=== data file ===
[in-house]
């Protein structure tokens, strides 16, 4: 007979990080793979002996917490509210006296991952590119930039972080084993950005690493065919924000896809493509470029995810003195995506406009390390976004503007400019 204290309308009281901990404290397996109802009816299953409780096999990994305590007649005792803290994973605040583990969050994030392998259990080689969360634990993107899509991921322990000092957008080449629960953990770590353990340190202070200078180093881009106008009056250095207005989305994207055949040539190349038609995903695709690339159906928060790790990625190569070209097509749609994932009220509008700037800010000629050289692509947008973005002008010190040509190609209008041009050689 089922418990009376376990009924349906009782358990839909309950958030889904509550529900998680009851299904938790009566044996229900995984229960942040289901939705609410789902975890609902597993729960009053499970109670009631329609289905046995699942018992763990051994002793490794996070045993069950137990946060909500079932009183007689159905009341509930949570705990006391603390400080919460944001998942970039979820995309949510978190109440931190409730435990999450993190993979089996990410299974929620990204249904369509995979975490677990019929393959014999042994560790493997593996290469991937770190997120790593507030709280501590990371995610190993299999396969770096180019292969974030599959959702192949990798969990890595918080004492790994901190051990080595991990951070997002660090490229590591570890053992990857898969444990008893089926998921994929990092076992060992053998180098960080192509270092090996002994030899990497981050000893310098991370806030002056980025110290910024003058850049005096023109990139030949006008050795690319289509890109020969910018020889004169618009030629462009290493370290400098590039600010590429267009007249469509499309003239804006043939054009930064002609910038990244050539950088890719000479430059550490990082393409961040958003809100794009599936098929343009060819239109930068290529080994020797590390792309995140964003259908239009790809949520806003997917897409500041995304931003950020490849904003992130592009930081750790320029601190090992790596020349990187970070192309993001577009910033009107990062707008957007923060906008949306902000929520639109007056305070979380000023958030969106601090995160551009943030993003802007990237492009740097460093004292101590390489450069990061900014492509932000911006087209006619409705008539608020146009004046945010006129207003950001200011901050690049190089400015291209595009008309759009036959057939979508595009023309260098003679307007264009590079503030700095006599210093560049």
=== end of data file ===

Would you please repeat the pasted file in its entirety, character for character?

[in-house]
């Protein structure tokens, strides 16, 4: 007979990080793979002996917490509210006296991952590119930039972080084993950005690493065919924000896809493509470029995810003195995506406009390390976004503007400019 204290309308009281901990404290397996109802009816299953409780096999990994305590007649005792803290994973605040583990969050994030392998259990080689969360634990993107899509991921322990000092957008080449629960953990770590353990340190202070200078180093881009106008009056250095207005989305994207055949040539190349038609995903695709690339159906928060790790990625190569070209097509749609994932009220509008700037800010000629050289692509947008973005002008010190040509190609209008041009050689 089922418990009376376990009924349906009782358990839909309950958030889904509550529900998680009851299904938790009566044996229900995984229960942040289901939705609410789902975890609902597993729960009053499970109670009631329609289905046995699942018992763990051994002793490794996070045993069950137990946060909500079932009183007689159905009341509930949570705990006391603390400080919460944001998942970039979820995309949510978190109440931190409730435990999450993190993979089996990410299974929620990204249904369509995979975490677990019929393959014999042994560790493997593996290469991937770190997120790593507030709280501590990371995610190993299999396969770096180019292969974030599959959702192949990798969990890595918080004492790994901190051990080595991990951070997002660090490229590591570890053992990857898969444990008893089926998921994929990092076992060992053998180098960080192509270092090996002994030899990497981050000893310098991370806030002056980025110290910024003058850049005096023109990139030949006008050795690319289509890109020969910018020889004169618009030629462009290493370290400098590039600010590429267009007249469509499309003239804006043939054009930064002609910038990244050539950088890719000479430059550490990082393409961040958003809100794009599936098929343009060819239109930068290529080994020797590390792309995140964003259908239009790809949520806003997917897409500041995304931003950020490849904003992130592009930081750790320029601190090992790596020349990187970070192309993001577009910033009107990062707008957007923060906008949306902000929520639109007056305070979380000023958030969106601090995160551009943030993003802007990237492009740097460093004292101590390489450069990061900014492509932000911006087209006619409705008539608020146009004046945010006129207003950001200011901050690049190089400015291209595009008309759009036959057939979508595009023309260098003679307007264009590079503030700095006599210093560049």